No matter how skilled you are in the kitchen, there will come a time when your cookware starts to look stained. It only takes leaving your pot a little too long on the heat, and you’re left with stubborn grime that’s clinging for dear life on the bottom. To ensure you have cookware that you’re always proud to display, we’ve rounded up the best deep cleaning tips that would even make Martha Stewart proud!
Stainless Steel Pots & Pans
If you've ever experienced a burnt frying pan, then you know what a pain it is to clean. That’s why we love this cleaning solution for stainless steel, that’s not only chemical-free, but cuts scrubbing time in half.
Fill the bottom of your pan with enough water to cover the bottom and add one cup of vinegar. Bring the mix to the boil. Remove the pan from the heat and add 2 tablespoons of baking soda. Then it should start to fizz (just like that experiment in chemistry class!). Empty the liquid from the pan and get scouring.
If there are any stubborn marks left add some extra baking soda. You can also mix a paste of baking soda and a couple of drops of water, then leave it on the marks for an hour and scour again.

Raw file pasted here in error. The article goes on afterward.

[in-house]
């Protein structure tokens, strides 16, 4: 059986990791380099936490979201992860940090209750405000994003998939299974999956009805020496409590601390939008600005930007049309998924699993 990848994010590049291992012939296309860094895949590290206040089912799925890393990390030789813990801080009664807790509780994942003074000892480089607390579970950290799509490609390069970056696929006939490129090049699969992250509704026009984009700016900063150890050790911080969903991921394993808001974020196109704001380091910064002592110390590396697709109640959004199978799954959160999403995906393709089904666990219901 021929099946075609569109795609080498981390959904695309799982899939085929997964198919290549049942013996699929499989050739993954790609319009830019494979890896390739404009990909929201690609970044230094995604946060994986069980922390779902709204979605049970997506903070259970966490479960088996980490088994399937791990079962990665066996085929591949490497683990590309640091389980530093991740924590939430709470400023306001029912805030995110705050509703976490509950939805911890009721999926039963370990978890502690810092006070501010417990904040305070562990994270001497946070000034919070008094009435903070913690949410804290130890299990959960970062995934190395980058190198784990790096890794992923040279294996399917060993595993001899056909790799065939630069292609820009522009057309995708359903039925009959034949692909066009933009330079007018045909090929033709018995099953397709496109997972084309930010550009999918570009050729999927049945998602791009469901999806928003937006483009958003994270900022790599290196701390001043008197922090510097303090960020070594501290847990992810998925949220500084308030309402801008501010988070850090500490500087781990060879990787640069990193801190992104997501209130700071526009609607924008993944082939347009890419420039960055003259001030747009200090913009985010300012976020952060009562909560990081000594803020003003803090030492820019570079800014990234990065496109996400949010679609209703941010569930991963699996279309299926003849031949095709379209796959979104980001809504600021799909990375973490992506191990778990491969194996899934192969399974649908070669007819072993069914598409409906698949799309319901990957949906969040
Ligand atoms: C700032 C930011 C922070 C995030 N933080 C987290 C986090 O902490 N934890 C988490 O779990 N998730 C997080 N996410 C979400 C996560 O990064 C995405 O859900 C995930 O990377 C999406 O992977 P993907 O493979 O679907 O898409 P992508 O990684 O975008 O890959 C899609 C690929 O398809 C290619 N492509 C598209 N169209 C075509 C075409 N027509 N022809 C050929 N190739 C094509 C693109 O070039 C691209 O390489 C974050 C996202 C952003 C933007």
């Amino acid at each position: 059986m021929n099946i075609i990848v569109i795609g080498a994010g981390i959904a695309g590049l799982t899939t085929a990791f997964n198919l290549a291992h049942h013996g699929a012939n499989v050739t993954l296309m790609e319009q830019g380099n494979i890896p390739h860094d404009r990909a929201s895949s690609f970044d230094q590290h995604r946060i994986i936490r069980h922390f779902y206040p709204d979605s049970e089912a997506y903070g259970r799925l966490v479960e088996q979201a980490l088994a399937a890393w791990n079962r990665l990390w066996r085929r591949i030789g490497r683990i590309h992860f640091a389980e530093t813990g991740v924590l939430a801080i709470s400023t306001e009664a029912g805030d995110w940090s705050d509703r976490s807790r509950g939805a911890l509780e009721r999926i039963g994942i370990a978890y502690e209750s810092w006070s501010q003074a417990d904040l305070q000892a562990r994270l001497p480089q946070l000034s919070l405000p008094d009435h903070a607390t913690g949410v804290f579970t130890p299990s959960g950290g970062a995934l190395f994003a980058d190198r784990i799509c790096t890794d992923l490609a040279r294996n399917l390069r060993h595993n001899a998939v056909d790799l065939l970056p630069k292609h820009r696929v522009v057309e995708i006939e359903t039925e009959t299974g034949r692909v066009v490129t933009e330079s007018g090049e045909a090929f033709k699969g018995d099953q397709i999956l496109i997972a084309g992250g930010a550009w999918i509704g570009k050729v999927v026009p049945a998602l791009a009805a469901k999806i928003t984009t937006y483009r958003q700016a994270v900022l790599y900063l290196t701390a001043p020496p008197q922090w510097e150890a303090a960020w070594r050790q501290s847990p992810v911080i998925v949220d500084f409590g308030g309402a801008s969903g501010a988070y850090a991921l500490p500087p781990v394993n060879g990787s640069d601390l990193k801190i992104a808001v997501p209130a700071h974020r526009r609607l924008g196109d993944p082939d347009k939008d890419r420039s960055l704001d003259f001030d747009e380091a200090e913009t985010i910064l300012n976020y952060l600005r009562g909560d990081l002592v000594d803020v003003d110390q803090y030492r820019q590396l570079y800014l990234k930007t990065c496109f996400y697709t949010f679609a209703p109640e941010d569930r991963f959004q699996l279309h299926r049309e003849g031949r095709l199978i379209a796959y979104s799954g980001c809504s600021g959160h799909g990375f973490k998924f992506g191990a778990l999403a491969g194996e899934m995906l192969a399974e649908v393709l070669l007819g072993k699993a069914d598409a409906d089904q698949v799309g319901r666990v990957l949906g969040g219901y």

Enamel coated pots are great for making soups, stews or even boiling pasta directly on the heat. Problem is, the recipes love to leave their traces behind.
To clean your enamel cookware you want to use a mix of baking soda and hydrogen peroxide. Place the pot on the stove. Add 1/2 inch of hydrogen peroxide and 1/4 cup of baking soda. Bring the liquid to a boil.
When the mix becomes foamy turn it off and let it sit for approximately 10 minutes to loosen any crusted grime. Remove liquid and clean your pot with hot soapy water.
The one thing to remember when cleaning non-stick cookware is to never scrub it. Non-stick pans come with a special coating to avoid foods and oils sticking. If you damage this coating with scrubbing, harsh chemicals or abrasive utensils, then the pan’s non-stick layer is deemed useless.
Instead, always wipe non-stick pots and pans with a soft sponge or soft cloth when still slightly warm. Then hand-wash with a soft sponge and mild dishwashing liquid.
If you’re still left with stubborn residue, place the cloth over your thumb nail and give the spot a gentle scrape only.
Copper Pots & Pans
Copper cookware can usually be cleaned just like regular pans. You’ll find their insides are usually lined with tin or stainless steel (copper reacts to acidic foods), so you can easily clean them with baking soda and vinegar.
To make the exterior sparkling-clean, use half a lemon, sprinkle it with coarse salt, and rub all over the exterior until it comes back to sparkling new.
Cast Iron Cookware
Whenever you purchase cast-iron cookware, you should season the pot prior to using it the first time (refer to the manufacturer’s instructions).
To deep clean a seasoned cast iron pan, wash it with a soft sponge and hot water only. Never use soap, or put it in a dishwasher, as this will remove the protective seasoned layer.
To prevent rust, dry the pan with a towel or over a low flame on the stove top before storing away.